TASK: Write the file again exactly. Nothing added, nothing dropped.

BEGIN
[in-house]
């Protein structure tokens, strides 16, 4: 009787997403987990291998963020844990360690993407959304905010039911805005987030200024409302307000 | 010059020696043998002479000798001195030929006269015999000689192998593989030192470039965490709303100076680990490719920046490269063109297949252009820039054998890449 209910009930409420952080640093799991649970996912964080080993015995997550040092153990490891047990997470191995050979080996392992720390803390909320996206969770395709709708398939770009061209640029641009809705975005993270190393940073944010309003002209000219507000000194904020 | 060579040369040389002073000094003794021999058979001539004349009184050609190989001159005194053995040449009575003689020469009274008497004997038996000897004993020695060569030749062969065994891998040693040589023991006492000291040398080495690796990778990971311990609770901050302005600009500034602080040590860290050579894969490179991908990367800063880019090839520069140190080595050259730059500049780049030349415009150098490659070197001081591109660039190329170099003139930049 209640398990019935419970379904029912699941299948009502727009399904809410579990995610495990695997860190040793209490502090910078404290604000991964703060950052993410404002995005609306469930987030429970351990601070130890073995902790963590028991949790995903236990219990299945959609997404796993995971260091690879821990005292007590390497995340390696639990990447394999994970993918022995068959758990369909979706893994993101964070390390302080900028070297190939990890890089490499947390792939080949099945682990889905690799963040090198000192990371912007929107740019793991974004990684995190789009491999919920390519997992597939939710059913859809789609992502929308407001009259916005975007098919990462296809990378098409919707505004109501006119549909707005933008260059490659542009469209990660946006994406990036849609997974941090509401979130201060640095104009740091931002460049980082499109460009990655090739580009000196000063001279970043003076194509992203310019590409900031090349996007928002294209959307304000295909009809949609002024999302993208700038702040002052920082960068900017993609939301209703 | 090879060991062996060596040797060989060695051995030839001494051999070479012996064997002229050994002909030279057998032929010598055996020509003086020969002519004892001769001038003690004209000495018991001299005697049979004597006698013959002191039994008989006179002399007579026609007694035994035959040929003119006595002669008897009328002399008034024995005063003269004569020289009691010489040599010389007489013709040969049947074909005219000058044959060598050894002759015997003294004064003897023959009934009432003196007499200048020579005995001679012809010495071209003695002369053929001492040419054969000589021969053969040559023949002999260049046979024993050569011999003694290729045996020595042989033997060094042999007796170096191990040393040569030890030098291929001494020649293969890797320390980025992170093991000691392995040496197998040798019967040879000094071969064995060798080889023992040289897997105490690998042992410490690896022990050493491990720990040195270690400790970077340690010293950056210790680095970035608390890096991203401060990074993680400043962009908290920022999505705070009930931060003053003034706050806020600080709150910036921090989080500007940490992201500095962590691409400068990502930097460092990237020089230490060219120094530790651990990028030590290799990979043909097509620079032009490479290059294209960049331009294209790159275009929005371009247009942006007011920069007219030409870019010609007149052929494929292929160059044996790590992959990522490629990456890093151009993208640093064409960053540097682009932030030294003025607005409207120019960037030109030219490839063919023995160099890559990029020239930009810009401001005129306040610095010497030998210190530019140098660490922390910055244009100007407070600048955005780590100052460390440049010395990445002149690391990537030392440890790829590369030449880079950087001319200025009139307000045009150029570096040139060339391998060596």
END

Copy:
[in-house]
């Protein structure tokens, strides 16, 4: 009787997403987990291998963020844990360690993407959304905010039911805005987030200024409302307000 | 010059020696043998002479000798001195030929006269015999000689192998593989030192470039965490709303100076680990490719920046490269063109297949252009820039054998890449 209910009930409420952080640093799991649970996912964080080993015995997550040092153990490891047990997470191995050979080996392992720390803390909320996206969770395709709708398939770009061209640029641009809705975005993270190393940073944010309003002209000219507000000194904020 | 060579040369040389002073000094003794021999058979001539004349009184050609190989001159005194053995040449009575003689020469009274008497004997038996000897004993020695060569030749062969065994891998040693040589023991006492000291040398080495690796990778990971311990609770901050302005600009500034602080040590860290050579894969490179991908990367800063880019090839520069140190080595050259730059500049780049030349415009150098490659070197001081591109660039190329170099003139930049 209640398990019935419970379904029912699941299948009502727009399904809410579990995610495990695997860190040793209490502090910078404290604000991964703060950052993410404002995005609306469930987030429970351990601070130890073995902790963590028991949790995903236990219990299945959609997404796993995971260091690879821990005292007590390497995340390696639990990447394999994970993918022995068959758990369909979706893994993101964070390390302080900028070297190939990890890089490499947390792939080949099945682990889905690799963040090198000192990371912007929107740019793991974004990684995190789009491999919920390519997992597939939710059913859809789609992502929308407001009259916005975007098919990462296809990378098409919707505004109501006119549909707005933008260059490659542009469209990660946006994406990036849609997974941090509401979130201060640095104009740091931002460049980082499109460009990655090739580009000196000063001279970043003076194509992203310019590409900031090349996007928002294209959307304000295909009809949609002024999302993208700038702040002052920082960068900017993609939301209703 | 090879060991062996060596040797060989060695051995030839001494051999070479012996064997002229050994002909030279057998032929010598055996020509003086020969002519004892001769001038003690004209000495018991001299005697049979004597006698013959002191039994008989006179002399007579026609007694035994035959040929003119006595002669008897009328002399008034024995005063003269004569020289009691010489040599010389007489013709040969049947074909005219000058044959060598050894002759015997003294004064003897023959009934009432003196007499200048020579005995001679012809010495071209003695002369053929001492040419054969000589021969053969040559023949002999260049046979024993050569011999003694290729045996020595042989033997060094042999007796170096191990040393040569030890030098291929001494020649293969890797320390980025992170093991000691392995040496197998040798019967040879000094071969064995060798080889023992040289897997105490690998042992410490690896022990050493491990720990040195270690400790970077340690010293950056210790680095970035608390890096991203401060990074993680400043962009908290920022999505705070009930931060003053003034706050806020600080709150910036921090989080500007940490992201500095962590691409400068990502930097460092990237020089230490060219120094530790651990990028030590290799990979043909097509620079032009490479290059294209960049331009294209790159275009929005371009247009942006007011920069007219030409870019010609007149052929494929292929160059044996790590992959990522490629990456890093151009993208640093064409960053540097682009932030030294003025607005409207120019960037030109030219490839063919023995160099890559990029020239930009810009401001005129306040610095010497030998210190530019140098660490922390910055244009100007407070600048955005780590100052460390440049010395990445002149690391990537030392440890790829590369030449880079950087001319200025009139307000045009150029570096040139060339391998060596």